Aaron Giesbrecht, Manager of Policing Services with the City of St. Albert, says while he can’t recall receiving a clothesline complaint in his 15 years on the job, it is possible to pursue under the ‘land’ or ‘building’ sections of the Community Standards Bylaw in extreme cases. “Essentially what officers deal with here are complaints about property being unkept and unsightly,” Giesbrecht says. “There’s nothing in there [bylaw] that talks about clotheslines, so it wouldn’t be enforced unless it became a situation that was unsafe and one where someone might get hurt. If somebody calls in just to say their neighbour has a clothesline and they’re putting their clothes up to dry, our officers aren’t even going to take the complaint,” he adds.
While the City of St. Albert doesn’t seem too hung up over clothesline use, in July, 2014 Mississauga, Ontario became one of the few Canadian cities to pass a bylaw specifically addressing the use of outdoor clotheslines. Homeowners in the country’s sixth largest city are restricted to one clothesline per home, unless they have a second licensed unit (like a basement apartment), in which case there can be two. Clotheslines must be in the backyard and in a straight line, no higher than three metres from ground level and must be set back 1.25 metres from the property line. The Ontario Green Energy Act prevents municipalities in Ontario from banning clotheslines outright, but they can pass bylaws regulating their use. Montréal also has a clothesline bylaw, albeit less complex, allowing the structure only in backyards. Meanwhile, an official from the Montréal suburb of Hamstead, Québec confirms a bylaw currently exists that prohibits their use altogether.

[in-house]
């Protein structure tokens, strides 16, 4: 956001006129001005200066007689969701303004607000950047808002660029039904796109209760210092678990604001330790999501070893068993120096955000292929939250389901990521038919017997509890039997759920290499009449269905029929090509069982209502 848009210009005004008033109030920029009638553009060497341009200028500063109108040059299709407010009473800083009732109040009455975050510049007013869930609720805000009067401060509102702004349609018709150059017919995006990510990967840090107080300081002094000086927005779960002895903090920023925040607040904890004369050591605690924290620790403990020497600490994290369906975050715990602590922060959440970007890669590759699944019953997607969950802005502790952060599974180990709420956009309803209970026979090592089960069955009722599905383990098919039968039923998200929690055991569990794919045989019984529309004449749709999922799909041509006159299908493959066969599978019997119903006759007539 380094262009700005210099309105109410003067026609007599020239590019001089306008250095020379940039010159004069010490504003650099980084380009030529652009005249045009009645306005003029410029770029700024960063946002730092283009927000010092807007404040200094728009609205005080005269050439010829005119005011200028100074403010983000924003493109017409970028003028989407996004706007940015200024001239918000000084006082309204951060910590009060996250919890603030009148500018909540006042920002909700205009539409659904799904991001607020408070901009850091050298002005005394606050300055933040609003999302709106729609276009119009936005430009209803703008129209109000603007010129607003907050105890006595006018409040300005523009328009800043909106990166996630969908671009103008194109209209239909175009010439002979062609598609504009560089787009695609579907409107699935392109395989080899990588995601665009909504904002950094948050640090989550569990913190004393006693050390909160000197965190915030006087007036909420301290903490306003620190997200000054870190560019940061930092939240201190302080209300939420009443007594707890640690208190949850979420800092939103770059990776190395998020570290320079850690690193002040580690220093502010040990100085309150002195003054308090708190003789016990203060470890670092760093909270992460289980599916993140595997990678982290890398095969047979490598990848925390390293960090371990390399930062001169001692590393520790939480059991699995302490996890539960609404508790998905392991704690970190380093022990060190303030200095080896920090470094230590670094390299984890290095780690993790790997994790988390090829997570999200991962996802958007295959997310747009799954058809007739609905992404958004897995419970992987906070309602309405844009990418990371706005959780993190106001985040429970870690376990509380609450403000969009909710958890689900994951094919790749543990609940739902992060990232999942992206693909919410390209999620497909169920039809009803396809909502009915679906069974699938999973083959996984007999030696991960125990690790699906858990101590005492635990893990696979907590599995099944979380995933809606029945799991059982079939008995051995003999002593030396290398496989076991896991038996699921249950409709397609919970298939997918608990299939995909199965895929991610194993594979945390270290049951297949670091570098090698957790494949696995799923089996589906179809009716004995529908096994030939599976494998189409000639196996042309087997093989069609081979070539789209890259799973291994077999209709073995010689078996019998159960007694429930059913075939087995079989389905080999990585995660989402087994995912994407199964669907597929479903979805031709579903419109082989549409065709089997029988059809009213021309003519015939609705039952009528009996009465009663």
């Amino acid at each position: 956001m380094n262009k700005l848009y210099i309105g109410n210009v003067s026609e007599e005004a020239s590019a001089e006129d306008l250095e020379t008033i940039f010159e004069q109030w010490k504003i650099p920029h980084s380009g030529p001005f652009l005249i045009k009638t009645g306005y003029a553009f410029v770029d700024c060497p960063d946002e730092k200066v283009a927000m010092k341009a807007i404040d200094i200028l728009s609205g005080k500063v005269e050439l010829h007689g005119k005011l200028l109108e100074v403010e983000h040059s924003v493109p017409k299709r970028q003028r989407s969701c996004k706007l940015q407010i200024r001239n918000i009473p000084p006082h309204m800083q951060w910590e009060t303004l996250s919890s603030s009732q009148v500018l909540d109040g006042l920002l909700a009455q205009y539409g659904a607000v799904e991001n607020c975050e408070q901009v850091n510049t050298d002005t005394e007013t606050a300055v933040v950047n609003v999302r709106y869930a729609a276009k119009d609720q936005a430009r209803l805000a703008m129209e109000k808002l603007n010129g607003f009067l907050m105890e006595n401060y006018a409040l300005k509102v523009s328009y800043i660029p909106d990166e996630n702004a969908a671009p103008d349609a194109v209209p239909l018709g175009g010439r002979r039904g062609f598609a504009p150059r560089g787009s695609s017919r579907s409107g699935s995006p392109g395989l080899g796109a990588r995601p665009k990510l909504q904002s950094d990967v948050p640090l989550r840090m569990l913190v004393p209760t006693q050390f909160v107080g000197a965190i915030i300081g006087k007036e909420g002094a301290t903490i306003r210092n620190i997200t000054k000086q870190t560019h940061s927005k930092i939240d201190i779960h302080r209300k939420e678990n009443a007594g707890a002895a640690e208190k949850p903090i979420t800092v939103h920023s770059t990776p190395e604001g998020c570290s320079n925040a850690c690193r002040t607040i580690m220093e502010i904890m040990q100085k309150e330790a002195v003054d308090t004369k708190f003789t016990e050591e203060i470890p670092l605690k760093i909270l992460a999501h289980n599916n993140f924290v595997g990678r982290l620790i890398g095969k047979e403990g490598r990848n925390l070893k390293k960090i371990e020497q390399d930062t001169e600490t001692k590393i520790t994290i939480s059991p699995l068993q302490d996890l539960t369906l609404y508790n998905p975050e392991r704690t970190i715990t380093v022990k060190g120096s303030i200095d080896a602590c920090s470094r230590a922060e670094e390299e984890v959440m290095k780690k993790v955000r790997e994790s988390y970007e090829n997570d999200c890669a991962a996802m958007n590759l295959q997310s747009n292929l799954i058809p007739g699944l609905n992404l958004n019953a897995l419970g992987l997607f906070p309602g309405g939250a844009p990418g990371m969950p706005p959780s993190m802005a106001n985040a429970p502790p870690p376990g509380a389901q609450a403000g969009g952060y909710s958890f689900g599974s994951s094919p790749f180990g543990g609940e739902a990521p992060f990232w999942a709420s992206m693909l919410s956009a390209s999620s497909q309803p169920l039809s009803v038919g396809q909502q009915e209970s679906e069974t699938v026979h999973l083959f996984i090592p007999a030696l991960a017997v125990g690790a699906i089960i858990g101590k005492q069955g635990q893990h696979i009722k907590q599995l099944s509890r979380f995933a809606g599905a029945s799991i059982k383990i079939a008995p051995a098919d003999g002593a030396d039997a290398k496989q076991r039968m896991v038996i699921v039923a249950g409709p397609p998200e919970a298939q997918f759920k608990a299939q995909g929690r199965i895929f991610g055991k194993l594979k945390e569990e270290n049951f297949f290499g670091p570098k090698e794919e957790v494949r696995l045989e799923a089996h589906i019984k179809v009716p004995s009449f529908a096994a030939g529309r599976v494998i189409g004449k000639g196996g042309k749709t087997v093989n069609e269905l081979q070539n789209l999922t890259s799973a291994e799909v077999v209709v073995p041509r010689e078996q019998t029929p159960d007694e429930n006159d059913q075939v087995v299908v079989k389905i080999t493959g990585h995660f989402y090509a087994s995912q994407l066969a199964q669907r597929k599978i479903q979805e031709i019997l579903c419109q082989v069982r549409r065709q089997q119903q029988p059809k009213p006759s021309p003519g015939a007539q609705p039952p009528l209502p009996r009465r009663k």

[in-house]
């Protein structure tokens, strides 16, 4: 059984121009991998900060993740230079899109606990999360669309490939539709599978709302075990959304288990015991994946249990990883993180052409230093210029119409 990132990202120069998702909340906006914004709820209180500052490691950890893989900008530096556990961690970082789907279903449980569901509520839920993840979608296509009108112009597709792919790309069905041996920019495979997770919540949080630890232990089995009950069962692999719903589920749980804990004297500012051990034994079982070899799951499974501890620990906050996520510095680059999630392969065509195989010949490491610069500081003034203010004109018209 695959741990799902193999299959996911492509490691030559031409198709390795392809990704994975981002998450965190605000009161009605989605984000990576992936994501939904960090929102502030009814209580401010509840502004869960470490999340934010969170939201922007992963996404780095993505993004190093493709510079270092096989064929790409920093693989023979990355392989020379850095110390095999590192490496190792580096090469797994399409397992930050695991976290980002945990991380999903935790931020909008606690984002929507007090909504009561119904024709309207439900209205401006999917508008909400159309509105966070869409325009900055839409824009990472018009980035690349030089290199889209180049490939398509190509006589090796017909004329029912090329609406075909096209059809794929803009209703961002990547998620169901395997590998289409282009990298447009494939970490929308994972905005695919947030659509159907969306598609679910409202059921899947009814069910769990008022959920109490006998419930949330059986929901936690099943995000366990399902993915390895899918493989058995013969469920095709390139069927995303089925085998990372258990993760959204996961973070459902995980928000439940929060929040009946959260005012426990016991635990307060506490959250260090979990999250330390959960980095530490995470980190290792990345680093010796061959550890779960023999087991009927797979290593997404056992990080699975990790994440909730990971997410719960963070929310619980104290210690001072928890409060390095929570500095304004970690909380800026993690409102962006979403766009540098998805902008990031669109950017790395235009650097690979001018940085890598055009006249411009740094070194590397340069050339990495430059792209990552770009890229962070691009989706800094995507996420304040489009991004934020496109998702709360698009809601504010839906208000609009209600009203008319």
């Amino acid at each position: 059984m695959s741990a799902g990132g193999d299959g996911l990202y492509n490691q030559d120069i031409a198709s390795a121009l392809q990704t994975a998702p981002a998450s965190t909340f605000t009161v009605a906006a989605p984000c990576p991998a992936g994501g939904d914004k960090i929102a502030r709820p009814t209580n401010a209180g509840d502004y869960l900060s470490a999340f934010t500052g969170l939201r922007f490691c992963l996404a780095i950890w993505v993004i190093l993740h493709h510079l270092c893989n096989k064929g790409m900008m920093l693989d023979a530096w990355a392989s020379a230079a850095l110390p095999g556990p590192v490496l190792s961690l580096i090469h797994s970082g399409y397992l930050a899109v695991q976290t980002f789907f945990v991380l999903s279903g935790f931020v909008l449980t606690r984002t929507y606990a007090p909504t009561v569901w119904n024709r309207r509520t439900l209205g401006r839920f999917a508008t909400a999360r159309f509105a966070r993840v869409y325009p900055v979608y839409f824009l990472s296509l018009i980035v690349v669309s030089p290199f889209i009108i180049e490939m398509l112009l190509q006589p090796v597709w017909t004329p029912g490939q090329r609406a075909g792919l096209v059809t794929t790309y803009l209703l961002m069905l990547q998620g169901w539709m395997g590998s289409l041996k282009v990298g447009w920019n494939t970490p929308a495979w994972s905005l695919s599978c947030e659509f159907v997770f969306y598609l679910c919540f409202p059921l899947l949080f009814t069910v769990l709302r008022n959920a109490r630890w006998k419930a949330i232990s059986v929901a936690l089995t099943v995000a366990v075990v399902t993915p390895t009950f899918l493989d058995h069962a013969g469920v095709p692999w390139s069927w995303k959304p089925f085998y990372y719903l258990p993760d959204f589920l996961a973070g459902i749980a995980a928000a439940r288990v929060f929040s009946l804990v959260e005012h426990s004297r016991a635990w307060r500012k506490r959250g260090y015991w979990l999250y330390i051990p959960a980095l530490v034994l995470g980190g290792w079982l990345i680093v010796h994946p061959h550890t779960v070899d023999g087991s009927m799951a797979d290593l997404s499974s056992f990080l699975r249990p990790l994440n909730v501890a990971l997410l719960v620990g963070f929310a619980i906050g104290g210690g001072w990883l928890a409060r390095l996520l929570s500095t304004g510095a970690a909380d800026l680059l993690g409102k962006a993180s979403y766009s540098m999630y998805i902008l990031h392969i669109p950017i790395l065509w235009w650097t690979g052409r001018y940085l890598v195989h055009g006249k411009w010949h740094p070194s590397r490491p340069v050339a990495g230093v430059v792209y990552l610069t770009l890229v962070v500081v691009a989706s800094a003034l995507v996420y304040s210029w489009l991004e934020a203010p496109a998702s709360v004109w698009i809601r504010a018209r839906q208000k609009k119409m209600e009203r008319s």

An extreme case and a seemingly ugly dispute between neighbours may have prompted a strict Mississauga bylaw, but at the heart of the issue for many who oppose the outdated practice is that clotheslines are unattractive and a marker of poverty that, in turn, decreases the value of a neighbourhood. David Suzuki’s Queen of Green, Lindsay Coulter, says people who oppose certain things tend to have a louder voice. “For a lot of people it’s an aesthetic thing. It maybe doesn’t look as pretty on the building or in the backyard, which is sort of silly when you think of the big picture and how it could be reducing energy use,” she says. Personal trainer and health coach in the Greater Toronto area, Gary Drisdelle, set up International Clothesline Week (held annually the first week in June) 10 years ago as a way to think about alternate sources of energy. “Aesthetics and property values seem to be the main obstacle to the use of clotheslines, but many of these bylaws have been challenged and won in court,” he says. According to Drisdelle, over 80 percent of households have a clothes dryer, so if every household let more clothes drip dry it would not only translate into energy and dollar savings but also less pollutants into the air.